So, to answer your two questions, the high offset values are network related -- try using three pool servers (not specific IP addresses) and see what results. Restarting the NTP daemon hourly or daily will probably not be too useful -- it's most likely a communications problem.

If you take a look at the lists of public NTP servers at http://www.ntp.org/ you could identify three servers that are electrically close to you (the best ping times) and use those (although using the pool servers would most likely be the best bet rather than specific IP addresses). You should look for stratum 2 servers, stratum 1 servers should only be used with permission (and using stratum 1 servers is discouraged in any event).

Hope this helps some.
 
1 members found this post helpful.
Old 05-20-2011, 05:53 AM   #3
newcranium
LQ Newbie
 
Registered: Mar 2011
Posts: 10

Original Poster
Rep: Reputation: 0
hi tronayne,

thanks for the reply. i think i can't really rule out if there is any network latency in the private network at which these servers are located.however the ping results do look good and i have pasted the tcpdump output ran on port udp/123. i have totally no clue what the output says. The offset values at times spikes up to 400-600 and returns normal after a restart of the NTP daemon. am really kinda confused and stressed out as i am performing an RCA for this thing...

Code:
root@server:/# ntpstat
synchronised to NTP server (10.211.0.246) at stratum 5
   time correct to within 51 ms
   polling server every 1024 s

root@server:/# more /etc/ntp.conf
server 10.211.0.246
server 10.211.0.254
authenticate no
driftfile /var/lib/ntp/drift

root@server:/# more /var/lib/ntp/drift
-20.844



root@server:/# ping -c 5 10.211.0.246
PING 10.211.0.246 (10.211.0.246) 56(84) bytes of data.
64 bytes from 10.211.0.246: icmp_seq=0 ttl=250 time=0.517 ms
64 bytes from 10.211.0.246: icmp_seq=1 ttl=250 time=0.510 ms
64 bytes from 10.211.0.246: icmp_seq=2 ttl=250 time=0.492 ms
64 bytes from 10.211.0.246: icmp_seq=3 ttl=250 time=0.471 ms
64 bytes from 10.211.0.246: icmp_seq=4 ttl=250 time=0.542 ms

--- 10.211.0.246 ping statistics ---
5 packets transmitted, 5 received, 0% packet loss, time 4002ms
rtt min/avg/max/mdev = 0.471/0.506/0.542/0.031 ms, pipe 2
root@server:/#
root@server:/#
root@server:/# ping -c 5 10.211.0.254
PING 10.211.0.254 (10.211.0.254) 56(84) bytes of data.
64 bytes from 10.211.0.254: icmp_seq=0 ttl=250 time=73.7 ms
64 bytes from 10.211.0.254: icmp_seq=1 ttl=250 time=0.769 ms
64 bytes from 10.211.0.254: icmp_seq=2 ttl=250 time=0.737 ms
64 bytes from 10.211.0.254: icmp_seq=3 ttl=250 time=0.776 ms
64 bytes from 10.211.0.254: icmp_seq=4 ttl=250 time=0.945 ms

--- 10.211.0.254 ping statistics ---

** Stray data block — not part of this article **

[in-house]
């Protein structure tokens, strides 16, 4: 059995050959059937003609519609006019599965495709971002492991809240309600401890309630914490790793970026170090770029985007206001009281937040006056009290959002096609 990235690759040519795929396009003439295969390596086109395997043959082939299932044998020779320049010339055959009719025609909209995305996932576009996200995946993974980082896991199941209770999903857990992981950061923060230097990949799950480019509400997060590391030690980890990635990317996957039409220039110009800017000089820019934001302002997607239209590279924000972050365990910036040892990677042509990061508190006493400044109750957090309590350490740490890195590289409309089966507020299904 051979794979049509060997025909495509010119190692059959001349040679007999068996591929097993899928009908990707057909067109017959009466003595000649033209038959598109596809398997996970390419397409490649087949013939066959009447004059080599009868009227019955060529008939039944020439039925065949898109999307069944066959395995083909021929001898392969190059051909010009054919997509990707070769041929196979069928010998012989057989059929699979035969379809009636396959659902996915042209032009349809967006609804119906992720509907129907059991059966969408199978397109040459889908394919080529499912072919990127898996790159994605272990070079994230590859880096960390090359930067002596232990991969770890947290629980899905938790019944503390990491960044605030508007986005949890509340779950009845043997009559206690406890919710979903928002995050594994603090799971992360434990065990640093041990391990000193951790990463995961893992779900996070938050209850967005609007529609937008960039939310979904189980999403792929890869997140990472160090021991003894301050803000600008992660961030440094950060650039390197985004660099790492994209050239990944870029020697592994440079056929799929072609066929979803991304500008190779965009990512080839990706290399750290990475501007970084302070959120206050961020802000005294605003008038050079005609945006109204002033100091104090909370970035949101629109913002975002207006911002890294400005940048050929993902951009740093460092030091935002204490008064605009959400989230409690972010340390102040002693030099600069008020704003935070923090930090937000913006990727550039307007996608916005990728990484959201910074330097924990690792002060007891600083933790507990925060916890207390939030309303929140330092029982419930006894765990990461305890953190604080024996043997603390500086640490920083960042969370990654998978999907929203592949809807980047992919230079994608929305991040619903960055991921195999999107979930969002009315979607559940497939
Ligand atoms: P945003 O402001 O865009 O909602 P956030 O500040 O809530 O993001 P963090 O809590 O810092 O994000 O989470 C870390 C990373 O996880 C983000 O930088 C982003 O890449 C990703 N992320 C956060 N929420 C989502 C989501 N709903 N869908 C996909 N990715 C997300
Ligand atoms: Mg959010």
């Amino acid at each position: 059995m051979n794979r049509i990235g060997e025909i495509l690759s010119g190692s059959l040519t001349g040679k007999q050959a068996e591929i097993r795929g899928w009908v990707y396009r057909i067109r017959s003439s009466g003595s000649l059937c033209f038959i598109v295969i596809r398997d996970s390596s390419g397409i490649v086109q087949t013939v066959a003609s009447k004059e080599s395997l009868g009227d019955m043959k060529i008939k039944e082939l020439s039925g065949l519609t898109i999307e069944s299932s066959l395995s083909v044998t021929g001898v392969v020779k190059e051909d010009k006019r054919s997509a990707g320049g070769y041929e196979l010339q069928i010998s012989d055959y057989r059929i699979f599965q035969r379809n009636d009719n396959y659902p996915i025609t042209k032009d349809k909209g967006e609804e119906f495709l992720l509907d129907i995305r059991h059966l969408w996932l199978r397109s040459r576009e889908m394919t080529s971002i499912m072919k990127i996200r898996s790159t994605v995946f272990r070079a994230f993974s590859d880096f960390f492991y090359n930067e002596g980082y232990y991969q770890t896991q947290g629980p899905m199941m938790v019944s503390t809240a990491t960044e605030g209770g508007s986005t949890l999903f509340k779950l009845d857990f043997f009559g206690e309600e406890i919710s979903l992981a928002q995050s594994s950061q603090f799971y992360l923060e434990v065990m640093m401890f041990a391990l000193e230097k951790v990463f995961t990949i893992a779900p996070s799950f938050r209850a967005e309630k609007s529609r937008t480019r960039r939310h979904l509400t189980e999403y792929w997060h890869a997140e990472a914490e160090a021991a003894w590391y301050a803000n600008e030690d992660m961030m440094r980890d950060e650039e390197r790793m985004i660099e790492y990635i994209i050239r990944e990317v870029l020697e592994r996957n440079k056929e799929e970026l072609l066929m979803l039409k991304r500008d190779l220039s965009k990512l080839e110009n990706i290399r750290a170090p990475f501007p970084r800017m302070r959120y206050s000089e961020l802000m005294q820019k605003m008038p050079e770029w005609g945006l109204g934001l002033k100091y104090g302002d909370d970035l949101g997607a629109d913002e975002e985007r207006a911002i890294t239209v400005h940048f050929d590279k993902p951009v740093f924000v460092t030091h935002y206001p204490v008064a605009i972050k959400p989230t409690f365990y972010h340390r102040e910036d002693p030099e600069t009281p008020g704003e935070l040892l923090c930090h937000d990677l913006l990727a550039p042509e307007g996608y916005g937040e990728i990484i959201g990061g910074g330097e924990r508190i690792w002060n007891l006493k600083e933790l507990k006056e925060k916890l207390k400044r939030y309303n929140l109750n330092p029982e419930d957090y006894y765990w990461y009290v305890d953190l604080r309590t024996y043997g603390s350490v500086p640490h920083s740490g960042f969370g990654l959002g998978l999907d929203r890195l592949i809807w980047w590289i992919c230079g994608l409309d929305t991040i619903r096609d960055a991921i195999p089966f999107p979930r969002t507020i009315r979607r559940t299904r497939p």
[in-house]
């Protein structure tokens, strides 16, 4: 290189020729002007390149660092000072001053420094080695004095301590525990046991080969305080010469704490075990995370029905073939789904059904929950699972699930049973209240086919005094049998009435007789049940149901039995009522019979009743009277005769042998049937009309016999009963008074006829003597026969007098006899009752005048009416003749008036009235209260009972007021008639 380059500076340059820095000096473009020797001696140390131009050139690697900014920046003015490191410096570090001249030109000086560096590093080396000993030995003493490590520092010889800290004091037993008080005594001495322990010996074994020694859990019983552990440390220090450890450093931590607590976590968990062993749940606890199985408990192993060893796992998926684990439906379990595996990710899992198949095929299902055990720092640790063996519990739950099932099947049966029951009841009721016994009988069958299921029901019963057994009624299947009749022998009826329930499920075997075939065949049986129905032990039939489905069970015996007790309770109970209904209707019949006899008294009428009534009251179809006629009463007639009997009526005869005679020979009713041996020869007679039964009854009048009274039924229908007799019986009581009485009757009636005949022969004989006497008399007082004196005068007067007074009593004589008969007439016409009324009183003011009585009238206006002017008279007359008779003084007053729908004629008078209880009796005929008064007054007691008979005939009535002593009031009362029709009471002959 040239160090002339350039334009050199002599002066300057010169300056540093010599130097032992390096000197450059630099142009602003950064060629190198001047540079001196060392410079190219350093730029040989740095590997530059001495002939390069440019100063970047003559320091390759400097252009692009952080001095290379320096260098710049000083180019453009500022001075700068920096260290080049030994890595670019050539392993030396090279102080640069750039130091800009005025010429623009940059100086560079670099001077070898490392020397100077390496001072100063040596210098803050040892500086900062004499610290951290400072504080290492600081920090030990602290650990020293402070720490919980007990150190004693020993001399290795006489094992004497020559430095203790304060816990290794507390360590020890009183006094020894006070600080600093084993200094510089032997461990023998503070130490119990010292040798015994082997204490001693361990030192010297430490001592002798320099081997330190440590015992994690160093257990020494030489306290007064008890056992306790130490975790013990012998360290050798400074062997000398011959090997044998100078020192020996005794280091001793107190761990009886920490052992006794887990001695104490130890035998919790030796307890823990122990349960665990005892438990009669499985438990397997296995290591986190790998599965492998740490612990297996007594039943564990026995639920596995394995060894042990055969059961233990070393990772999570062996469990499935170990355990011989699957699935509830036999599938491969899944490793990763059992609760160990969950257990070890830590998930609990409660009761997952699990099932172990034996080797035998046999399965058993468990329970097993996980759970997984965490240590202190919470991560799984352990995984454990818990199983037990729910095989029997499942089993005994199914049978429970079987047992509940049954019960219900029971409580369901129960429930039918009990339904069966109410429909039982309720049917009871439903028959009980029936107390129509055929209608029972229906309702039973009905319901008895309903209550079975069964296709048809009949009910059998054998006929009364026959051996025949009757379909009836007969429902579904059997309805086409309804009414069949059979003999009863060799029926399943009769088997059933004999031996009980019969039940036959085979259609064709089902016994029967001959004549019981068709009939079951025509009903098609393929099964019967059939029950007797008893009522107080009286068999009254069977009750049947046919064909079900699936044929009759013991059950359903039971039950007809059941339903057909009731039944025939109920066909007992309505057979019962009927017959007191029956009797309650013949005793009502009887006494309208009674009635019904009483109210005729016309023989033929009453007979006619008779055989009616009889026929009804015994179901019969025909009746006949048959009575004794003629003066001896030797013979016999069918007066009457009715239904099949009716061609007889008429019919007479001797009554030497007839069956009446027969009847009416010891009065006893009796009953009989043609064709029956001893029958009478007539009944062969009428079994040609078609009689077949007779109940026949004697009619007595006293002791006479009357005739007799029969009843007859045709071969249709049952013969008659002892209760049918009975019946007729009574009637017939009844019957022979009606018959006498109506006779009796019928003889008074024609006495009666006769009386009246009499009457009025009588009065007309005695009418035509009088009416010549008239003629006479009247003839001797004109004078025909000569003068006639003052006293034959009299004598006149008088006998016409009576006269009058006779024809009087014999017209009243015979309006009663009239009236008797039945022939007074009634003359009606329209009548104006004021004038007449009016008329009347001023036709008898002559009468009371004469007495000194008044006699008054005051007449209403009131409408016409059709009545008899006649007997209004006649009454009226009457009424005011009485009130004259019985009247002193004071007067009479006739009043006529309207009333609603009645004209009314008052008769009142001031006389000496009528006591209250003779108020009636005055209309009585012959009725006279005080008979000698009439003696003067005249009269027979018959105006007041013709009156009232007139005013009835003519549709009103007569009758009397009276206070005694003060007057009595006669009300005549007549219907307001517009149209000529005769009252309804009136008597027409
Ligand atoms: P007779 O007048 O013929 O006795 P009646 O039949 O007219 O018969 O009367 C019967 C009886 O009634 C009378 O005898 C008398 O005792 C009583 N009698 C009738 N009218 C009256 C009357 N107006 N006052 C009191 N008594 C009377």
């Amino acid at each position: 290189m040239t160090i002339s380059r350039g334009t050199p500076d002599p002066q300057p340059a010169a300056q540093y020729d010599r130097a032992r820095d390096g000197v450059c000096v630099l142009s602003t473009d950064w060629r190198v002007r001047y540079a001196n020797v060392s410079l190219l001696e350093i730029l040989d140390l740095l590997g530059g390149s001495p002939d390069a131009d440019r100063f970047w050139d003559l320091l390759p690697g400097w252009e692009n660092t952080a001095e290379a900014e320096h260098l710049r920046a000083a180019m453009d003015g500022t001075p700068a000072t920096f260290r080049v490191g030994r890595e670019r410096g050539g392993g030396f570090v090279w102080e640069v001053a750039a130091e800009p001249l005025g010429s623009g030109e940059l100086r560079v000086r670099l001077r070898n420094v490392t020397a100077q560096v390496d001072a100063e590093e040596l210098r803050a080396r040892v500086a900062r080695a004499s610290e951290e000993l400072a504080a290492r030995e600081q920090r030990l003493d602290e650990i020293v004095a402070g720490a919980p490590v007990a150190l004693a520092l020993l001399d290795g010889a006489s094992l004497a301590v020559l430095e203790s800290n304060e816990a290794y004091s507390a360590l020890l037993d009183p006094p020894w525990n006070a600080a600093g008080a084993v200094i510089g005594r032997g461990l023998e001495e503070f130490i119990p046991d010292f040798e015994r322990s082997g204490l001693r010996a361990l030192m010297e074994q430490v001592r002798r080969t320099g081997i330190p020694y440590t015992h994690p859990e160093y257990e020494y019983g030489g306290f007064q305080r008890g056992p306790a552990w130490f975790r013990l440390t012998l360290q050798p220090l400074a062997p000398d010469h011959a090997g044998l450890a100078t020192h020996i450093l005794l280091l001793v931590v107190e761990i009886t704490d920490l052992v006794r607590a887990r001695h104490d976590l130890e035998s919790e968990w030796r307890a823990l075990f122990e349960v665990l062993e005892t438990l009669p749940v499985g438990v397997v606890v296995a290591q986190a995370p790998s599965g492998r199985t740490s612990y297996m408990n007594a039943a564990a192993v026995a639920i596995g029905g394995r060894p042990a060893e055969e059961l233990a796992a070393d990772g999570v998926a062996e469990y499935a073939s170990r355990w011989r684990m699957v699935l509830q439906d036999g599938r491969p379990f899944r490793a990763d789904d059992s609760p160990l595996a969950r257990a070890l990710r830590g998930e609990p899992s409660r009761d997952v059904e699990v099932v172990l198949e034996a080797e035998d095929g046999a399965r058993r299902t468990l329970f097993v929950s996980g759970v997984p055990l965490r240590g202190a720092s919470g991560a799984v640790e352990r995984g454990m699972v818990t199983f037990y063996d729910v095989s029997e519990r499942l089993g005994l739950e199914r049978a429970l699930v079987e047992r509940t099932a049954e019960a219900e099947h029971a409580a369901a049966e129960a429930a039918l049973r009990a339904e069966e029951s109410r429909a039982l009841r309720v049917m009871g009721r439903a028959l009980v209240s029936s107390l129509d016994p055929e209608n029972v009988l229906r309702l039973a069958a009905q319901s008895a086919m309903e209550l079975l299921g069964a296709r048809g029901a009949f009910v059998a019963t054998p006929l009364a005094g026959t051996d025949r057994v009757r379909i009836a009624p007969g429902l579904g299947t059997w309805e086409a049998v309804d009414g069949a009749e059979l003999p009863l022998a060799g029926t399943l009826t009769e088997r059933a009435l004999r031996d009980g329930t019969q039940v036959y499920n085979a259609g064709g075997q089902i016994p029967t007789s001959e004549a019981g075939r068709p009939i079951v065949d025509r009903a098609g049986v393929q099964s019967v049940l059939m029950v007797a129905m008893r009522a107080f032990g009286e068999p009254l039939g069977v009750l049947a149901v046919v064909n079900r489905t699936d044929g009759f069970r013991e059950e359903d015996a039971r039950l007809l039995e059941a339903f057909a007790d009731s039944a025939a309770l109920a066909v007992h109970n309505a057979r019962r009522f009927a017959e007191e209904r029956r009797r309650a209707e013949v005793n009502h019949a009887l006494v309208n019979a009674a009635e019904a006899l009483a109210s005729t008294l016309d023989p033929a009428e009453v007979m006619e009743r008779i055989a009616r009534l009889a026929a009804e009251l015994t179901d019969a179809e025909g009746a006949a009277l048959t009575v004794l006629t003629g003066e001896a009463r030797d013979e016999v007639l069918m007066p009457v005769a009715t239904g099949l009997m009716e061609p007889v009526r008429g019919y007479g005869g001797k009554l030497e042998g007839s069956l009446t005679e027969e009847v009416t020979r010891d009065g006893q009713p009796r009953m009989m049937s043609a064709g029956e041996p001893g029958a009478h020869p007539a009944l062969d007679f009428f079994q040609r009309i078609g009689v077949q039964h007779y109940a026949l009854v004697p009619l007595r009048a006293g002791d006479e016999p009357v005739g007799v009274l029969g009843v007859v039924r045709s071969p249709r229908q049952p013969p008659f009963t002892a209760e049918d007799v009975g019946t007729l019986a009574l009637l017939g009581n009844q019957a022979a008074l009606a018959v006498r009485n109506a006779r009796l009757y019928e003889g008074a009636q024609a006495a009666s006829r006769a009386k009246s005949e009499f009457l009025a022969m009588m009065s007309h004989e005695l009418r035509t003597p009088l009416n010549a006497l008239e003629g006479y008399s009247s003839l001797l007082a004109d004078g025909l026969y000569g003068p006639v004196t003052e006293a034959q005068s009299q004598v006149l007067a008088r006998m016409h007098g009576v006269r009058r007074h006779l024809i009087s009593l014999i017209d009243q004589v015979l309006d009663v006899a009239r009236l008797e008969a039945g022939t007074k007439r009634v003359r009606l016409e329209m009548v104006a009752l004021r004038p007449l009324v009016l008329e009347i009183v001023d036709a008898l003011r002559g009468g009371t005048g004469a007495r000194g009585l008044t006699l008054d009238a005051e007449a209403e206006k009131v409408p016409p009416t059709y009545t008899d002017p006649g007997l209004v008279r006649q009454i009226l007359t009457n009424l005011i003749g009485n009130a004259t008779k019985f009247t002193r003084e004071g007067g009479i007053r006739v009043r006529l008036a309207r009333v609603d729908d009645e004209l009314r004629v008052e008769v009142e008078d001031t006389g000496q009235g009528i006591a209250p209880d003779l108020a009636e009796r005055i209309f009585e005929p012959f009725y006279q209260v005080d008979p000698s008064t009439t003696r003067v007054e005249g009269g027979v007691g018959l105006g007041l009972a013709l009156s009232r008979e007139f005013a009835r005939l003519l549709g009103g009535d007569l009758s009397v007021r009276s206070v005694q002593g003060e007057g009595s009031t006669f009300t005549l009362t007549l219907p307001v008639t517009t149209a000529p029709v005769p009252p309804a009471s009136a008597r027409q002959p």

5 packets transmitted, 5 received, 0% packet loss, time 4005ms
rtt min/avg/max/mdev = 0.737/15.394/73.745/29.175 ms, pipe 2
root@server:/#
root@server:/# ping -c 5 10.211.0.254
PING 10.211.0.254 (10.211.0.254) 56(84) bytes of data.
64 bytes from 10.211.0.254: icmp_seq=0 ttl=250 time=0.891 ms
64 bytes from 10.211.0.254: icmp_seq=1 ttl=250 time=25.4 ms
64 bytes from 10.211.0.254: icmp_seq=2 ttl=250 time=4.04 ms
64 bytes from 10.211.0.254: icmp_seq=3 ttl=250 time=26.6 ms
64 bytes from 10.211.0.254: icmp_seq=4 ttl=250 time=45.5 ms

--- 10.211.0.254 ping statistics ---
5 packets transmitted, 5 received, 0% packet loss, time 4006ms
rtt min/avg/max/mdev = 0.891/20.533/45.596/16.418 ms, pipe 2




07:01:54.579380 IP (tos 0x10, ttl  64, id 0, offset 0, flags [DF], proto 17, length: 76) server.ntp > pgx045.ntpserver.com.ntp: NTPv4, length 48
        Client, Leap indicator:  (0), Stratum 5, poll 9s, precision -20
        Root Delay: 0.276870, Root dispersion: 0.033279, Reference-ID: ntpserver
          Reference Timestamp:  3514769981.448965013 (2011/05/19 06:59:41)
          Originator Timestamp: 3514769600.050399731 (2011/05/19 06:53:20)
          Receive Timestamp:    3514769600.060997001 (2011/05/19 06:53:20)
          Transmit Timestamp:   3514770114.579110026 (2011/05/19 07:01:54)
            Originator - Receive Timestamp:  +0.010597269
            Originator - Transmit Timestamp: +514.528710246

07:10:29.092099 IP (tos 0x10, ttl  64, id 0, offset 0, flags [DF], proto 17, length: 76) server.ntp > pgx045.ntpserver.com.ntp: NTPv4, length 48
        Client, Leap indicator:  (0), Stratum 5, poll 10s, precision -20
        Root Delay: 0.276870, Root dispersion: 0.040985, Reference-ID: ntpserver
          Reference Timestamp:  3514769981.448965013 (2011/05/19 06:59:41)
          Originator Timestamp: 3514770114.563525557 (2011/05/19 07:01:54)
          Receive Timestamp:    3514770114.580267012 (2011/05/19 07:01:54)
          Transmit Timestamp:   3514770629.092008002 (2011/05/19 07:10:29)
            Originator - Receive Timestamp:  +0.016741460
            Originator - Transmit Timestamp: +514.528482437

07:27:34.122123 IP (tos 0x10, ttl  64, id 0, offset 0, flags [DF], proto 17, length: 76) server.ntp > pgx045.ntpserver.com.ntp: NTPv4, length 48
        Client, Leap indicator:  (0), Stratum 5, poll 10s, precision -20
        Root Delay: 0.277374, Root dispersion: 0.040328, Reference-ID: ntpserver
          Reference Timestamp:  3514771009.478163987 (2011/05/19 07:16:49)
          Originator Timestamp: 3514770629.084662914 (2011/05/19 07:10:29)
          Receive Timestamp:    3514770629.093208000 (2011/05/19 07:10:29)
          Transmit Timestamp:   3514771654.122050002 (2011/05/19 07:27:34)
            Originator - Receive Timestamp:  +0.008545082
            Originator - Transmit Timestamp: +1025.037387084

07:44:40.151972 IP (tos 0x10, ttl  64, id 0, offset 0, flags [DF], proto 17, length: 76) server.ntp > pgx045.ntpserver.com.ntp: NTPv4, length 48
        Client, Leap indicator:  (0), Stratum 5, poll 10s, precision -20
        Root Delay: 0.276748, Root dispersion: 0.051666, Reference-ID: ntpserver
          Reference Timestamp:  3514772036.506492018 (2011/05/19 07:33:56)
          Originator Timestamp: 3514771654.112666256 (2011/05/19 07:27:34)
          Receive Timestamp:    3514771654.123115003 (2011/05/19 07:27:34)
          Transmit Timestamp:   3514772680.151896998 (2011/05/19 07:44:40)
            Originator - Receive Timestamp:  +0.010448744
            Originator - Transmit Timestamp: +1026.039230745